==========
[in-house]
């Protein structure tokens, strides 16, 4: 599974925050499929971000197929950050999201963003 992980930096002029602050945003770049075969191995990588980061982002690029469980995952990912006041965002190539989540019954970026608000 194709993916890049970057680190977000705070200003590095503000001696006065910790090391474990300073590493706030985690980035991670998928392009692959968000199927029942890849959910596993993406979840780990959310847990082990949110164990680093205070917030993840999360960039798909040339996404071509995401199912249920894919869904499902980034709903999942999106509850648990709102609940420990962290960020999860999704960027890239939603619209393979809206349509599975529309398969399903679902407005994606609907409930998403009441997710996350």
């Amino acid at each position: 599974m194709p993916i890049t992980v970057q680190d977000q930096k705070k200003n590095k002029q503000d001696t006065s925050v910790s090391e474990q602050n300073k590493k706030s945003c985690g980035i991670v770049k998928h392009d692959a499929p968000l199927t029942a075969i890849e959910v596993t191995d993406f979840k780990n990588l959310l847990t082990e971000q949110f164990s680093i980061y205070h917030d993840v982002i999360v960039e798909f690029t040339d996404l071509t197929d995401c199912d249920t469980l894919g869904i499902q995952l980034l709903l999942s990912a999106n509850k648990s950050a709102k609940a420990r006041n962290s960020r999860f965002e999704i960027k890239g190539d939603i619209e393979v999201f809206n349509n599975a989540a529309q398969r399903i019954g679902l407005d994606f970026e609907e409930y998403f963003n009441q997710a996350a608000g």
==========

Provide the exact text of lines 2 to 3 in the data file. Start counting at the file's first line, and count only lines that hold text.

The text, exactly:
């Protein structure tokens, strides 16, 4: 599974925050499929971000197929950050999201963003 992980930096002029602050945003770049075969191995990588980061982002690029469980995952990912006041965002190539989540019954970026608000 194709993916890049970057680190977000705070200003590095503000001696006065910790090391474990300073590493706030985690980035991670998928392009692959968000199927029942890849959910596993993406979840780990959310847990082990949110164990680093205070917030993840999360960039798909040339996404071509995401199912249920894919869904499902980034709903999942999106509850648990709102609940420990962290960020999860999704960027890239939603619209393979809206349509599975529309398969399903679902407005994606609907409930998403009441997710996350």
């Amino acid at each position: 599974m194709p993916i890049t992980v970057q680190d977000q930096k705070k200003n590095k002029q503000d001696t006065s925050v910790s090391e474990q602050n300073k590493k706030s945003c985690g980035i991670v770049k998928h392009d692959a499929p968000l199927t029942a075969i890849e959910v596993t191995d993406f979840k780990n990588l959310l847990t082990e971000q949110f164990s680093i980061y205070h917030d993840v982002i999360v960039e798909f690029t040339d996404l071509t197929d995401c199912d249920t469980l894919g869904i499902q995952l980034l709903l999942s990912a999106n509850k648990s950050a709102k609940a420990r006041n962290s960020r999860f965002e999704i960027k890239g190539d939603i619209e393979v999201f809206n349509n599975a989540a529309q398969r399903i019954g679902l407005d994606f970026e609907e409930y998403f963003n009441q997710a996350a608000g």